Longfellow Elementary School Receives $3,500 Grant for Erosion Control Project | Business

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Longfellow Elementary School Receives $3,500 Grant for Erosion Control Project
Longfellow Elementary School Receives $3,500 Grant for Erosion Control Project

Longfellow Elementary School in Portland has received a $3,500 Berlin City Drive for Education grant for a project to control erosion in its schoolyard.

"Erosion from run-off water limits our students’ ability to access parts of our playground," said Longfellow Principal Dawn Carrigan. "Through the efforts of generous funders such as Berlin City Auto Group, we are implementing a plan to address the problem."

The plan calls for landscaping, building rain gardens and planting trees to prevent more erosion. The grant also will pay for creating a fairy garden on the school grounds.

Longfellow has involved students in the erosion control project. "They are learning about science in a fun way that directly benefits them by improving their play space," said Carrigan.

The project began in the spring of 2011. Fifth graders studied erosion and its effect on their playground as well as the city’s storm water system. They presented their findings to a panel of parent experts, including a landscape architect and two civil engineers. The parents volunteered their time and designed a slope plan to prevent erosion onto the school’s lower playground.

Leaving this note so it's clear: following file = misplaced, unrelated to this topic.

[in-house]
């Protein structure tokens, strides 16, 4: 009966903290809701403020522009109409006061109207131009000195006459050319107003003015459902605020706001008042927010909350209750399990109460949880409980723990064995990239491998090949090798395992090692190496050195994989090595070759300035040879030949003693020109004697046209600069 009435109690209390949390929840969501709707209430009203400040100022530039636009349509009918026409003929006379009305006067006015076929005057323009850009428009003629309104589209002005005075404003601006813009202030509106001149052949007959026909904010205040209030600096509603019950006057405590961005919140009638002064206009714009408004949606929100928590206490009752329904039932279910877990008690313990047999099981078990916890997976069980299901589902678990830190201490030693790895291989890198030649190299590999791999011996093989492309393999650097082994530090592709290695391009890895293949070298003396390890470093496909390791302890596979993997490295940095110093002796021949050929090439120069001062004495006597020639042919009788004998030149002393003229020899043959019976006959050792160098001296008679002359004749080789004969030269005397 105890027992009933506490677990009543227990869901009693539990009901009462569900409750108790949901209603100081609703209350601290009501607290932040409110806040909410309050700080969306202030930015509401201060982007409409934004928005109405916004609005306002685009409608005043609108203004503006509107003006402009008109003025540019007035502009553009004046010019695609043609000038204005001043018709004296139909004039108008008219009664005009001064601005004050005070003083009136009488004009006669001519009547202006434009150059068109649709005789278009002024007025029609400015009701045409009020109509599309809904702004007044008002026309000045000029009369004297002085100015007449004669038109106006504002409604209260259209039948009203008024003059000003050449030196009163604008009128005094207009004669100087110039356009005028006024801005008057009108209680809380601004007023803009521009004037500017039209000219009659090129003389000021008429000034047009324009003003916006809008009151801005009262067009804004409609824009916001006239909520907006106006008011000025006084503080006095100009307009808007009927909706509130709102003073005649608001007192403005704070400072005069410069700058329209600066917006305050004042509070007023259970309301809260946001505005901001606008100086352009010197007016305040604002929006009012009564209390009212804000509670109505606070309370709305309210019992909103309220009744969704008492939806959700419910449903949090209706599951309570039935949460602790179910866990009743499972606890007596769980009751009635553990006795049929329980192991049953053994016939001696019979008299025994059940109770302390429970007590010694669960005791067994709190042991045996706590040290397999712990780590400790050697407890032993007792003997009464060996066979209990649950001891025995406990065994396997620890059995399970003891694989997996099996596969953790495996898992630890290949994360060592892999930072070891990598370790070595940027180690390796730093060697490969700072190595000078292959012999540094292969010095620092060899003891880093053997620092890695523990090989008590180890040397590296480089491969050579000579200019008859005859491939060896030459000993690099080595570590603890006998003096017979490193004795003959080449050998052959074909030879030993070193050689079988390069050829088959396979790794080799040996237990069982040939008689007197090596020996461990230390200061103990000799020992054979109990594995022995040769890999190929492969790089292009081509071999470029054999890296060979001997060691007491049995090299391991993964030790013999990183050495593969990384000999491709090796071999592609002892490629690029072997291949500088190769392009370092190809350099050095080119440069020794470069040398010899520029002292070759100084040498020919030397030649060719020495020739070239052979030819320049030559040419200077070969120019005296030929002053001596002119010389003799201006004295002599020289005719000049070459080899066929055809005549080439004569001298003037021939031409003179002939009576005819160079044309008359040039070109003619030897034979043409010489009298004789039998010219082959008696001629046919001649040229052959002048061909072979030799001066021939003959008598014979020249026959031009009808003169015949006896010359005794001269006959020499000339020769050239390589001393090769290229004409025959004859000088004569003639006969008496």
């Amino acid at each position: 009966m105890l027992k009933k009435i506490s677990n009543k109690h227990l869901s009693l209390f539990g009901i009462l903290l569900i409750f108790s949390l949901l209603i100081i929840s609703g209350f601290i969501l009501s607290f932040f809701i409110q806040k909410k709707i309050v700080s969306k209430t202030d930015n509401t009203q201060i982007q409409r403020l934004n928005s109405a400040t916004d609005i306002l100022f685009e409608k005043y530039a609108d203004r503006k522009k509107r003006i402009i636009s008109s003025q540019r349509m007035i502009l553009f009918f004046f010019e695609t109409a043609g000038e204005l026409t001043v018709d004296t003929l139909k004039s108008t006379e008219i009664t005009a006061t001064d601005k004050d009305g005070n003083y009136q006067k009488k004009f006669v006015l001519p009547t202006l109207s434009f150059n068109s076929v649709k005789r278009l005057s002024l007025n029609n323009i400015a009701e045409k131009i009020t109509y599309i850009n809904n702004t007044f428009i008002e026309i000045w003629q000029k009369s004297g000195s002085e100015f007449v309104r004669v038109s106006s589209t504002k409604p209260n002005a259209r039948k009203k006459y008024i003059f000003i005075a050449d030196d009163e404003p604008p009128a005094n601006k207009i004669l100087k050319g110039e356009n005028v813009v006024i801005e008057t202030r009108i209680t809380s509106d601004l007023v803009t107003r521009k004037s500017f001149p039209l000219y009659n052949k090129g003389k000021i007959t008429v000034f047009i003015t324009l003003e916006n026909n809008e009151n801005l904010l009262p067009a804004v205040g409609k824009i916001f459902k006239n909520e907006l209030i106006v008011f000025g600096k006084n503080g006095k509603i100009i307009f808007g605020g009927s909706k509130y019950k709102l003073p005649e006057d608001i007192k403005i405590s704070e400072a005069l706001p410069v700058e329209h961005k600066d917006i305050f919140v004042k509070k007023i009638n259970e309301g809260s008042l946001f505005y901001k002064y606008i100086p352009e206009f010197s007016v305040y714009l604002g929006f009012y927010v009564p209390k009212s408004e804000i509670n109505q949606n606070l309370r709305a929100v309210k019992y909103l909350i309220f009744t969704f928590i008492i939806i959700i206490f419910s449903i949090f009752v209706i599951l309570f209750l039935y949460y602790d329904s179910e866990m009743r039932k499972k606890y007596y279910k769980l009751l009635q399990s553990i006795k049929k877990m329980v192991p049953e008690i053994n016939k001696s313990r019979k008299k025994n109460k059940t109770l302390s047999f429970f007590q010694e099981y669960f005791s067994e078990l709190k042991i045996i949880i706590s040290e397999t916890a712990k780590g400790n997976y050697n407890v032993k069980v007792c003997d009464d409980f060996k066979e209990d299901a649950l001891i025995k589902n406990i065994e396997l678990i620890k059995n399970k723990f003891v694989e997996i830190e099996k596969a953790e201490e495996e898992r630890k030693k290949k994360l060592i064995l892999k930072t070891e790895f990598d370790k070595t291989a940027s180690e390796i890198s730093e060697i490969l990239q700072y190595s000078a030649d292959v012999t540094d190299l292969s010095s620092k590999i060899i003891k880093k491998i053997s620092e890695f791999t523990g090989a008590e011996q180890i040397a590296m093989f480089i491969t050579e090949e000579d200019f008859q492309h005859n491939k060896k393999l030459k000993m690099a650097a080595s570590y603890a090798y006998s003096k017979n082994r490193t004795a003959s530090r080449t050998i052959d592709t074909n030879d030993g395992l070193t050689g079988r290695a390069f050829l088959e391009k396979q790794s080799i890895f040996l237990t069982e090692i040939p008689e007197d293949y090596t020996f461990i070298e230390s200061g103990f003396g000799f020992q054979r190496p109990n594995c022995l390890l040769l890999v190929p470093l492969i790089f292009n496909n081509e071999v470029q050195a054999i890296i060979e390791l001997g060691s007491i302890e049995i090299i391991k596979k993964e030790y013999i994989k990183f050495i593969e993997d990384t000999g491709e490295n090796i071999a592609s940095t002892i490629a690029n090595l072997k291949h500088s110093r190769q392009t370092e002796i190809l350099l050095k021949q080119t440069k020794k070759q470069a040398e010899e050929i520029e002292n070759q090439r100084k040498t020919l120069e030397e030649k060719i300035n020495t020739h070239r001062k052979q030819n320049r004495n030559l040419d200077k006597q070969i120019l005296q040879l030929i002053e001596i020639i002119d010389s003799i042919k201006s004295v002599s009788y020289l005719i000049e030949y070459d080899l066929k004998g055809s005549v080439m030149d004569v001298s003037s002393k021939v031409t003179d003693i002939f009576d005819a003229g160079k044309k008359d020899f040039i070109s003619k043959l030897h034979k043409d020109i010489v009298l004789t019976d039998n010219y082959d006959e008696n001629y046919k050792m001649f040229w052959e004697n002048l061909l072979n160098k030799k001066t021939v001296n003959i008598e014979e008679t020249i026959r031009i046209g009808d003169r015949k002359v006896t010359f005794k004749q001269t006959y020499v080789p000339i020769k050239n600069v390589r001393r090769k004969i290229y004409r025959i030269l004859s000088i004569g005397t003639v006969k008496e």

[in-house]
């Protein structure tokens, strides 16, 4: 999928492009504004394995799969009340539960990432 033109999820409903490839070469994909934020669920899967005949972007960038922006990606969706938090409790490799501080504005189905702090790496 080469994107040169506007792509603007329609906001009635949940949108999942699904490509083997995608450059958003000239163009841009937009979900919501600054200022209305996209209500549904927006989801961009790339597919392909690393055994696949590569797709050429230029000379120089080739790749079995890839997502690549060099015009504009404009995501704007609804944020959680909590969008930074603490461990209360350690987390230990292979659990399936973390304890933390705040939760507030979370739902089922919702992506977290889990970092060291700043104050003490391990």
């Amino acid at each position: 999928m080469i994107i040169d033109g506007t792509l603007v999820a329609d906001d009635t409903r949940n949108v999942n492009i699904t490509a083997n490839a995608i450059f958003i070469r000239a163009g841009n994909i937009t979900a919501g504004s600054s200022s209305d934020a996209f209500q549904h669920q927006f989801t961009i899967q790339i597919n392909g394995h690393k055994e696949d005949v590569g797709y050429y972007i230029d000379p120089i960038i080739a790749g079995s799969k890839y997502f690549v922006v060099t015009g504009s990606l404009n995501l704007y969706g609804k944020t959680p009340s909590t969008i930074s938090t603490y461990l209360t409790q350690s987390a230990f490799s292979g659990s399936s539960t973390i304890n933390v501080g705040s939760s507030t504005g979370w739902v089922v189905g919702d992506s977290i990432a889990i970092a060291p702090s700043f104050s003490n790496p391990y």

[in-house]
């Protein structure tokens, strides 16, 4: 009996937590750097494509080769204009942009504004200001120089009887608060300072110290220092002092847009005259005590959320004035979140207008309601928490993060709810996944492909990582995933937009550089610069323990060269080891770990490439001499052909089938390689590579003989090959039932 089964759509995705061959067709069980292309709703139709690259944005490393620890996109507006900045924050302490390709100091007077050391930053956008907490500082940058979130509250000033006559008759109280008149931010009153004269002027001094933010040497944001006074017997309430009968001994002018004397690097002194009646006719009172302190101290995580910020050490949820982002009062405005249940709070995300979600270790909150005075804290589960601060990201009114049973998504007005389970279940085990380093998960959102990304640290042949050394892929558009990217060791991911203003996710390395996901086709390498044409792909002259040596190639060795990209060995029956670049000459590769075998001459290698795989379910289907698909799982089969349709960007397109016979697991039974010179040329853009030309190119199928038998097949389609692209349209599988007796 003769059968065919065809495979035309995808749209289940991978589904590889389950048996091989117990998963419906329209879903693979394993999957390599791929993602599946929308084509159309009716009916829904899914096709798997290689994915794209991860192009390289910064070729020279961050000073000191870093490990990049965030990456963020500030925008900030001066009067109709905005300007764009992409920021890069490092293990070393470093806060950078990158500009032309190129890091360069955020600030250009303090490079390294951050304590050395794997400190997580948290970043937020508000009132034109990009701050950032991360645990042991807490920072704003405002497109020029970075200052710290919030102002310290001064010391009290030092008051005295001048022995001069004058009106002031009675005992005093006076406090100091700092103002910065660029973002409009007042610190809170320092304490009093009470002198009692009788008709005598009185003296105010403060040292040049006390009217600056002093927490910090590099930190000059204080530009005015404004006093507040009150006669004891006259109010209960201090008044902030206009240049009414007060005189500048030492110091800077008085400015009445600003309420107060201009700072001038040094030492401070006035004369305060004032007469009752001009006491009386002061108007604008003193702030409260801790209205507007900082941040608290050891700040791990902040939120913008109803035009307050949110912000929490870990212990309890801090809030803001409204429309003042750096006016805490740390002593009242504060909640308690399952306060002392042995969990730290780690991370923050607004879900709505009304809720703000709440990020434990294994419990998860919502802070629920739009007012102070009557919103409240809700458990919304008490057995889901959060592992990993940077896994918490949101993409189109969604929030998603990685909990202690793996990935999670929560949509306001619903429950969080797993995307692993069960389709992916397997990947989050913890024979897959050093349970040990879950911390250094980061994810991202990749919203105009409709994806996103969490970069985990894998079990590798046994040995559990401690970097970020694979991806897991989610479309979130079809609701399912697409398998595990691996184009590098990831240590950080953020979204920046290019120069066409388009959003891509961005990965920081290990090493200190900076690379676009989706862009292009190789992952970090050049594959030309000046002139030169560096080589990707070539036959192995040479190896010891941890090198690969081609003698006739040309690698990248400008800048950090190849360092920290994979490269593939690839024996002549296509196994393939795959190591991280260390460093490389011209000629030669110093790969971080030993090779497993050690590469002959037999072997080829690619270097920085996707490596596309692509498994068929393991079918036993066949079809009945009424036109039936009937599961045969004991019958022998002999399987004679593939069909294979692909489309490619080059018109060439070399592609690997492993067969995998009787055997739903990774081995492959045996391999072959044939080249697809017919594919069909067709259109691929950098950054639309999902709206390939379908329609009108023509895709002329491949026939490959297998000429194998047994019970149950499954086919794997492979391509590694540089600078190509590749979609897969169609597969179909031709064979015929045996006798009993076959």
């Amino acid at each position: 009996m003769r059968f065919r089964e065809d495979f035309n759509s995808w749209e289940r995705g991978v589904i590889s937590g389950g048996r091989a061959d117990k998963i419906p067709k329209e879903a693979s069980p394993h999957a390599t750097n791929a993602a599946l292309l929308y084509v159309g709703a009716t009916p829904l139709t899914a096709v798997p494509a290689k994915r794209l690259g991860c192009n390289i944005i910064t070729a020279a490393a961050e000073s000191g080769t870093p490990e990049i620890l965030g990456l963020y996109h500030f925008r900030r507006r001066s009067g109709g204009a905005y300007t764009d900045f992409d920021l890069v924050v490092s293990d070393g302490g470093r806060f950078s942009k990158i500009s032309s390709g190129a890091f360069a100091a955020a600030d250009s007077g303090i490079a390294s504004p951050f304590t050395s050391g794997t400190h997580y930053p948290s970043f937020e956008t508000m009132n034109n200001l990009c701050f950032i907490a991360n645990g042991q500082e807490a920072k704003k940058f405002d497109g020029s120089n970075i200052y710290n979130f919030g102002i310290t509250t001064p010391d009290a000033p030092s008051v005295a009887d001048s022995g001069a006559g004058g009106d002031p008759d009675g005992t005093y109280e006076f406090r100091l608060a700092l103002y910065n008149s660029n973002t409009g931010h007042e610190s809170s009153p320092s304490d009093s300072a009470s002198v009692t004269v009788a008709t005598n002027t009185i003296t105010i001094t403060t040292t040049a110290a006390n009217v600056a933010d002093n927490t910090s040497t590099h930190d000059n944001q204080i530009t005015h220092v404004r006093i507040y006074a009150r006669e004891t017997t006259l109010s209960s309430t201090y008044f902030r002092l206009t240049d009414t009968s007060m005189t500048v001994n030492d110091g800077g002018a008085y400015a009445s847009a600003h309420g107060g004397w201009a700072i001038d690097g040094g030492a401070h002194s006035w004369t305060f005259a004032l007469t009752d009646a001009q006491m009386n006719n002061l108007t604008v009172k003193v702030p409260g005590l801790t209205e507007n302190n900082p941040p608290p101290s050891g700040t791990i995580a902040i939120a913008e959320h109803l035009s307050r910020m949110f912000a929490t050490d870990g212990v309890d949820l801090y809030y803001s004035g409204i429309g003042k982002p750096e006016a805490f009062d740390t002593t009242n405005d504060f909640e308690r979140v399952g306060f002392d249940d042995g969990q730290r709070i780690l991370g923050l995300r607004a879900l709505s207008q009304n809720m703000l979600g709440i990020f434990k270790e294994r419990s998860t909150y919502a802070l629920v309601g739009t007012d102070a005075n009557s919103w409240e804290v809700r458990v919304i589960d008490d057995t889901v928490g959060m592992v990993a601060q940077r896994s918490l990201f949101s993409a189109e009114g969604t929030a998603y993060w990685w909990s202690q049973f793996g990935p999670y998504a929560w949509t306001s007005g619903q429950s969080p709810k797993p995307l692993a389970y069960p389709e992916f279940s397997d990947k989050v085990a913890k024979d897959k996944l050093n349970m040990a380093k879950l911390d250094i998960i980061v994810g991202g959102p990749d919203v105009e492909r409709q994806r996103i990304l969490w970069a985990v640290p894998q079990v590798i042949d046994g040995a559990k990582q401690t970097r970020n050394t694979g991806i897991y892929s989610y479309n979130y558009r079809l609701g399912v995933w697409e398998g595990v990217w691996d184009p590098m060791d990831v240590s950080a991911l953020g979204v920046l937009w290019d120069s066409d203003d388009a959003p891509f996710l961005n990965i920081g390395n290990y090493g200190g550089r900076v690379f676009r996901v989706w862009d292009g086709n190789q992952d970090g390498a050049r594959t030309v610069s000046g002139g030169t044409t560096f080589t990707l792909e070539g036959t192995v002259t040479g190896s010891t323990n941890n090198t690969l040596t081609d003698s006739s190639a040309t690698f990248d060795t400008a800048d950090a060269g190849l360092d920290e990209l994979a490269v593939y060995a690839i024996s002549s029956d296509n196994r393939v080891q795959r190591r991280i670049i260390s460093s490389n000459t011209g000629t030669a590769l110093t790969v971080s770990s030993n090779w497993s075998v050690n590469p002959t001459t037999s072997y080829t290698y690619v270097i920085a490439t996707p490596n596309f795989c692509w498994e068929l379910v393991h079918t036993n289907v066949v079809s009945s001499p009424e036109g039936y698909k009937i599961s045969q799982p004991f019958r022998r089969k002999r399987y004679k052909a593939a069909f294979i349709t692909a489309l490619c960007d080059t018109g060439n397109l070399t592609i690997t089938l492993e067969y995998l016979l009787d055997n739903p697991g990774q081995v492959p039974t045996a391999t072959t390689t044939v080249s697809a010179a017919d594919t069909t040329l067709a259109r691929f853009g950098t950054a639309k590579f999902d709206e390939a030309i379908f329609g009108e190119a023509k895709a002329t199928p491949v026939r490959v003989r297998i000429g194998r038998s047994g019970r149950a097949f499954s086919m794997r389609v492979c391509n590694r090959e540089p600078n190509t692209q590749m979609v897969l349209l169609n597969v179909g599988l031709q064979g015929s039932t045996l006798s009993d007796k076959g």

The School Grounds Greening Coalition is leading the effort to landscape the slope. Maine Landscape Solutions, owned by a Longfellow parent, donated the use of heavy equipment and labor. The city of Portland has provided more than 200 feet of reclaimed granite curbing.

In addition to the Berlin City grant, the project has received $2,750 from the School Ground Greening Coalition plus in-kind donations and labor from Portland Trails.

Longfellow will continue the project during the spring of 2012 by planting trees in the schoolyard. Longfellow has received a grant for $925 from Project Canopy to plant three native trees to help with erosion control. The city of Portland will match the trees planted through Project Canopy.

 

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